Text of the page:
In an interview with SWR, Amadeus Bach warns against misguided incentives: instead of tax cuts on fuel prices, he prefers targeted relief for particularly affected citizens and incentives for local transport.
SWR: The high gasoline and diesel prices are a source of annoyance for many drivers. At the same time, bus or cab companies don't know how to finance the high fuel prices. Would it make sense for the federal government to lower taxes on the price of gasoline?
Amadeus Bach: I take a critical view of tax cuts on the price of gasoline or diesel, among other things from an ecological perspective. If the price of gasoline is reduced, it increases demand. This means that more crude oil has to be imported. And that's exactly what we don't want. Our goal should be to reduce our dependence on oil imports from Russia.
Lowering the price of gasoline would also be a clear disincentive for me – I would not recommend such an approach. From a geopolitical perspective, we also have an interest in reducing consumption. Consumers should rather be relieved in other ways.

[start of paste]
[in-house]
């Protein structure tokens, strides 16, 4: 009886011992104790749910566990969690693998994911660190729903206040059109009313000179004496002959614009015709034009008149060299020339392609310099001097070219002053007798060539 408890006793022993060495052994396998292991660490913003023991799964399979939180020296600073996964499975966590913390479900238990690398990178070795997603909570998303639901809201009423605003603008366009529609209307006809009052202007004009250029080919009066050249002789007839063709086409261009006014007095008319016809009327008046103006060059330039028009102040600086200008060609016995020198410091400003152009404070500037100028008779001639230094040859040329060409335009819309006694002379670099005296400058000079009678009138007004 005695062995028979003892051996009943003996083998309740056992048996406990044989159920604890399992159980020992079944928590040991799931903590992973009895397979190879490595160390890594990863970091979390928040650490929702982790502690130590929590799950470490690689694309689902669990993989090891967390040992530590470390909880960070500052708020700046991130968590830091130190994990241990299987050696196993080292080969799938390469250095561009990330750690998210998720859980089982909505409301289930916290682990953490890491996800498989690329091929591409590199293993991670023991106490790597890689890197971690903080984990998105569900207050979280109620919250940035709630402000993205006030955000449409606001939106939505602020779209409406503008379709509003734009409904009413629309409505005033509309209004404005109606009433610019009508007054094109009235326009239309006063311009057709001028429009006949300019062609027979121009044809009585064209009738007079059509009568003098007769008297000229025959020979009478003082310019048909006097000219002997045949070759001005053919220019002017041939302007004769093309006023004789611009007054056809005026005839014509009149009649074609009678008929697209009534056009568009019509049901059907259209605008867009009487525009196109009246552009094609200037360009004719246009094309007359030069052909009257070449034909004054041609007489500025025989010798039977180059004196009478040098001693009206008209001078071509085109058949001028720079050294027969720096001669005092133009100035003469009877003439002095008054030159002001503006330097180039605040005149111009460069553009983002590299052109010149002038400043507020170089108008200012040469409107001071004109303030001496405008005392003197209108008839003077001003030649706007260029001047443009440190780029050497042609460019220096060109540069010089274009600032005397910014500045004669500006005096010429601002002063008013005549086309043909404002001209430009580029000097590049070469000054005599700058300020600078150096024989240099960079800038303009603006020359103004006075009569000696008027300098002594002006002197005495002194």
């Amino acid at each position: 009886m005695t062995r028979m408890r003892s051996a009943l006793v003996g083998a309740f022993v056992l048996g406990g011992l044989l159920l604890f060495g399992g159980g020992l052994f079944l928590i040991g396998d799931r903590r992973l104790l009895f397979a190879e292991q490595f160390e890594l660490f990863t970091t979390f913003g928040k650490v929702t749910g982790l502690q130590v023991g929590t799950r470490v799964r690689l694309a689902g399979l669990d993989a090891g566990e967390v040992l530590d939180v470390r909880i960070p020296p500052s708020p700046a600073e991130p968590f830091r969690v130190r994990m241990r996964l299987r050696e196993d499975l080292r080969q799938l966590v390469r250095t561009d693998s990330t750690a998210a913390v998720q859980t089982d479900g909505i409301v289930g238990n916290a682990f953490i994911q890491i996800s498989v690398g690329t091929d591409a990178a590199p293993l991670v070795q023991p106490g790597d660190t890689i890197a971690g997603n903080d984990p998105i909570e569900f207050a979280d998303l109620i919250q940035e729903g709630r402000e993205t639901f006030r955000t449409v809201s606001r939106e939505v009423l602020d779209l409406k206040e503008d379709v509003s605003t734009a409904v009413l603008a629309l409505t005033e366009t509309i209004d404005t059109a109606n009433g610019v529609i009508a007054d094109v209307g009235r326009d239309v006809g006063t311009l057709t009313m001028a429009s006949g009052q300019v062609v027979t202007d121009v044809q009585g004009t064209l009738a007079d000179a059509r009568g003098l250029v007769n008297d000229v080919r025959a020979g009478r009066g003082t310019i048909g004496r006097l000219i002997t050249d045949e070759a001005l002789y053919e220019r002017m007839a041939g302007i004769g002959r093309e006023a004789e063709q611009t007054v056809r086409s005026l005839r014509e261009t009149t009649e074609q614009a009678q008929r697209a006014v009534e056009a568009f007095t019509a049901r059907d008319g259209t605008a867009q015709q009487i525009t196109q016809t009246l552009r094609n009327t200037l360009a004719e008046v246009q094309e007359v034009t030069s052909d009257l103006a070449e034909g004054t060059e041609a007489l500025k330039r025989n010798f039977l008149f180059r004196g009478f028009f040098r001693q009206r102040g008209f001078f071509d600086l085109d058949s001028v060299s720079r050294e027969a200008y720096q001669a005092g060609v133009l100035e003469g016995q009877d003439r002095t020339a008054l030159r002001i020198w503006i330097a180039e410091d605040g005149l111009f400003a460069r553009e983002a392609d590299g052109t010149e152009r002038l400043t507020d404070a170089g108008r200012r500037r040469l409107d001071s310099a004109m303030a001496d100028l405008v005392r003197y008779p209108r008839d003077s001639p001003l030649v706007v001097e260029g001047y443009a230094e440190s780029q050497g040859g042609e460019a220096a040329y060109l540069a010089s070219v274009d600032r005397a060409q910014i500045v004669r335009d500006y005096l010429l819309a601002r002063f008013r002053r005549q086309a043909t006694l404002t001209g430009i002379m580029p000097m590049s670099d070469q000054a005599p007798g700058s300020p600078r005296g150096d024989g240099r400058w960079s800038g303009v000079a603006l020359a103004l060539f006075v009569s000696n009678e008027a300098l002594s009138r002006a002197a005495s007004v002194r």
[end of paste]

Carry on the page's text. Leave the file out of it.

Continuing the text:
How could the Baden-Württemberg state government ease the burden on consumers?
The state government could provide targeted incentives for people to make greater use of local public transportation – for example, by subsidizing the ticket price. For example, Deutsche Bahn's long-distance transport uses renewable energies, so that's also good for the environment.
Another option would be to create incentives for people to travel to work by bicycle or electric scooter. Or, of course, switch to electromobility altogether. That would all be better for the climate and the geopolitical situation.
Read the full interview here.